Patriots > Social and Religious Reformers > Bapat,Pandurang Mahadev ( Senapati )
Bapat,Pandurang Mahadev ( Senapati ) ( 1880-1967 )

Hailed as the ‘Senapati’ since he led the Mulshi Satyagraha (1921), Pandurang Mahadev Bapat was born at Parner(Maharshtra) on 12 November 1880, in a poor Brahmin family. He had five brothers and three sisters. His father, a clerk and mother (Gangabai) were both devotees of God Gajanana. Feeling insulted at the hands of his superior officer (1897), his father left both service and home and resorted to the Ganpati temple nearby where he lived till his death (1933). Bapat was married to Rukminibai (Yamutai Bhave of Kopargaon) in 1898 and had a son and a daughter.

Starting rather late he got his schooling, interrupted at intervals, in Poona and Ahamadnagar, from where he matriculated (1899), winning the second Jagannath Sunkersett Sanskrit Scholarship. He graduated in 1903 from the Deccan College, Poona. While there, in 1902, he was administered, on the unsheathed blade of a sword, a solemn oath of striving for and sacrificing his life in the cause of liberating the motherland. This gave a turn to his life. He became an ardent and a daring revolutionary. Though a Sanskrit scholar and a graduate of Philosophy, he preferred a technical scholarship of the Bombay University for the study of Mechanical Engineering in an Edinburgh College (1904).

While there he learned shooting from the Queen’s Rifles. His study of Indian conditions from books by Dadabhai Naoraji and Digby embittered him against the British rule in India, and his fiery speeches advocating violent methods against it cost him his scholarship. Left in the lurch, he was welcomed by the India House (London) of Shayamji Krishnavarma. Coming in contact with the revolutionaries there, he became an active member of the ‘Abhinava Bharat of Savarkar.

At his behest he learned the Russian formula of bomb manufacture and returned to India in1908, with that formula and a few rifles, to start secret revolutionary work Betrayed by a co-worker, Bapat had to go underground suffering all the privations of the situation (1908-1913)

It was only after 1913 that Bapat could come out. He settled down at Poona to serve on the staff of Tilak’s English weekly, the Maratha, and Ketkar’s Marathi ‘Encyclopaedia’ and the ‘Dnyanaprakash’. But it came to an end on the death of his wife in 1920.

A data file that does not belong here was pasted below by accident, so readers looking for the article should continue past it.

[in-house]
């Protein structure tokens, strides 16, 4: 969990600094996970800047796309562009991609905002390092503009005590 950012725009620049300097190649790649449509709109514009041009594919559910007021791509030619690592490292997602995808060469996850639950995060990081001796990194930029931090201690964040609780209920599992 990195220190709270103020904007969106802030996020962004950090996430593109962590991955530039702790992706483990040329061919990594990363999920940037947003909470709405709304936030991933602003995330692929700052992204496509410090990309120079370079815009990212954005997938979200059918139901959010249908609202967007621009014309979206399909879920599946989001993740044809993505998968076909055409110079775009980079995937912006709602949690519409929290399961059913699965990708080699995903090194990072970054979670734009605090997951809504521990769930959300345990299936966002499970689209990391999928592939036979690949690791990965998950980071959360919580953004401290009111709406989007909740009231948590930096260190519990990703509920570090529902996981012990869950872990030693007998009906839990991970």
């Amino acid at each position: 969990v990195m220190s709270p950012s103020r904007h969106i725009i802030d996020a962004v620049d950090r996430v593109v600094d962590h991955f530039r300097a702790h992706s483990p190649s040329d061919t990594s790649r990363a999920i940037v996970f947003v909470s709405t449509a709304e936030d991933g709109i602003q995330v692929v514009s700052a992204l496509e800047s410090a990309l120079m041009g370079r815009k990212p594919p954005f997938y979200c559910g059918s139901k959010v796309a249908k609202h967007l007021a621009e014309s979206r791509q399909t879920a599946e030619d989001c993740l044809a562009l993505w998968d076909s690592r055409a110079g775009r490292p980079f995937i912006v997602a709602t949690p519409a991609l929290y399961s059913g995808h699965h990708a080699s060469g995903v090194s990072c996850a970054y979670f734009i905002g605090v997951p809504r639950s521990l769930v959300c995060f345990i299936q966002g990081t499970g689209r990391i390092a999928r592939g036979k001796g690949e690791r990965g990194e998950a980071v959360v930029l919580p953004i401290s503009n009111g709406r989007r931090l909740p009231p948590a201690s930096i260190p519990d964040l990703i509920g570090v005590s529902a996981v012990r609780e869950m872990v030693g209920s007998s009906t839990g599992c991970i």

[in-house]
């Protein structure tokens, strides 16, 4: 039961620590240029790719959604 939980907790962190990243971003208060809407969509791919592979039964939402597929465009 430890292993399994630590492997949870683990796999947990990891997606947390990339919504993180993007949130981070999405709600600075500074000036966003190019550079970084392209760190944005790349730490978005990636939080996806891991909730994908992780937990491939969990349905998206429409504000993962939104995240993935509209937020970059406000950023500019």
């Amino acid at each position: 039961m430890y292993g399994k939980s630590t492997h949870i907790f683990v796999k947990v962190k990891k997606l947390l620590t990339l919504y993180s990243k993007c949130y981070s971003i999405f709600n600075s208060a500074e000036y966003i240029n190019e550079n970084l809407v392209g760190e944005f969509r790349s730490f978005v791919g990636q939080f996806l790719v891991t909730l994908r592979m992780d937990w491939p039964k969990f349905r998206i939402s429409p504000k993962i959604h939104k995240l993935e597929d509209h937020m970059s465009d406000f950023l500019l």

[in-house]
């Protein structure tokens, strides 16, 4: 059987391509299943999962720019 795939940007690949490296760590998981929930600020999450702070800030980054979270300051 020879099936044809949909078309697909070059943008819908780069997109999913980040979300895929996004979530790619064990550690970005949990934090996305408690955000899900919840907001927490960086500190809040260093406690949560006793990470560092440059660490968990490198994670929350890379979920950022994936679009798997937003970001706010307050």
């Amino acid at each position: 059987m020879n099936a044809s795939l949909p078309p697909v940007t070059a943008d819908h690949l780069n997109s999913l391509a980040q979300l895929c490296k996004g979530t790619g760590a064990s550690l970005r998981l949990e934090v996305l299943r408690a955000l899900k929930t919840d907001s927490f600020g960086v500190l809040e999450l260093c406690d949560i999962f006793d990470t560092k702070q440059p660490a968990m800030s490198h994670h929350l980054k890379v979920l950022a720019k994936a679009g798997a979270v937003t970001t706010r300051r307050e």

In 1921 he volunteered to join the Mulshi Satyagraha against the Tata Hydroelectric Project which submerged 54 villages the villagers demanding compensation in land. Bapat moved heaven and earth, was called the ‘Senapati’ for his uncompartable lead and suffered four imprisonments in the course of his fight. The fourth lasted for seven years. On being released he was elected President of the Maharashtra Congress Committee.

He started a whirlwind propaganda. His speech at Ratangiri brought him another seven year’s imprisonment (1931-37).

The dissensions and corruption he found in the country on his release made him think of resorting to ‘Jala Samadhi’ (or drowning oneself) on 23 July 1939. being frustrated in his design he declared himself dead in spirit, continuing only a physical existence. And yet he could not forbear marching in the front rank of the Goa Liberation Satyagraha of 1955, nor could he abstain from leading the Samyukta Maharashtra Satyagraha of 18 November 1956, courting lathi-blows in both. His fast at the critical stage of the border issue (1966) between Maharashtra and Mysore is another instance. He died of heart attack after a short illness on 27 November 1967.

Bapat, admirably at home with Sanskrit, Marathi, Hindi and English, expressed his thoughts in all these languages, more readily in verse than in prose, and wrote a good deal on a variety of topics even when in prison. A few of his booklets were published since 1921, and D. V. Dev even brought out his ‘Samagra Grantha’ (collected works) in 3 volumes (1937-39).

In ‘Senapati Bapat Samagra Grantha; Part Three’ (1967) his son later included the last instalment of unpublished material. His outstanding contributions are; A Holy Song’, the gist in English verse of the Bhagavadgita and thirteen of the Upanishads (1934); and ‘Divya Jivana’, a Marathi translation of Sri Aurobindo’s Life Divine’ in three parts (1960-65).

Bapat dressed simply in Khaddar (dhoti and kurta and cap), and for some time (1931-32) used to wear only a prison uniform to signify that the whole country was but an open prison. In complete self-abnegation he lived every moment of his life for his country, resorted to fasting as many as eight times, offered to embrace death on not less than eleven critical occasions and underwent short and long term imprisonments totaling to over seventeen years.

He was devoted Congressmen and yet he had place in his programme for each and every means of political liberation. A scholar, poet, patriot and philosopher, Bapat was above all a national saint and an enigma. Extremely pained by the dishonesty and degeneration of his fellowmen, Bapat seriously thought of self-immolation as an effective method of countering them.

A tireless worker, a tough propagandist and a wonderful fighter, he had come to the startling conclusion that even suicide or self-destruction must be accorded a place of honour in the liberation programme and must, therefore, be allowed by the laws of the country. He even went so far as to propose the organization of a ‘Prana Yajna Dala’ or a self-sacrificing squad.

Author : D. V. Kale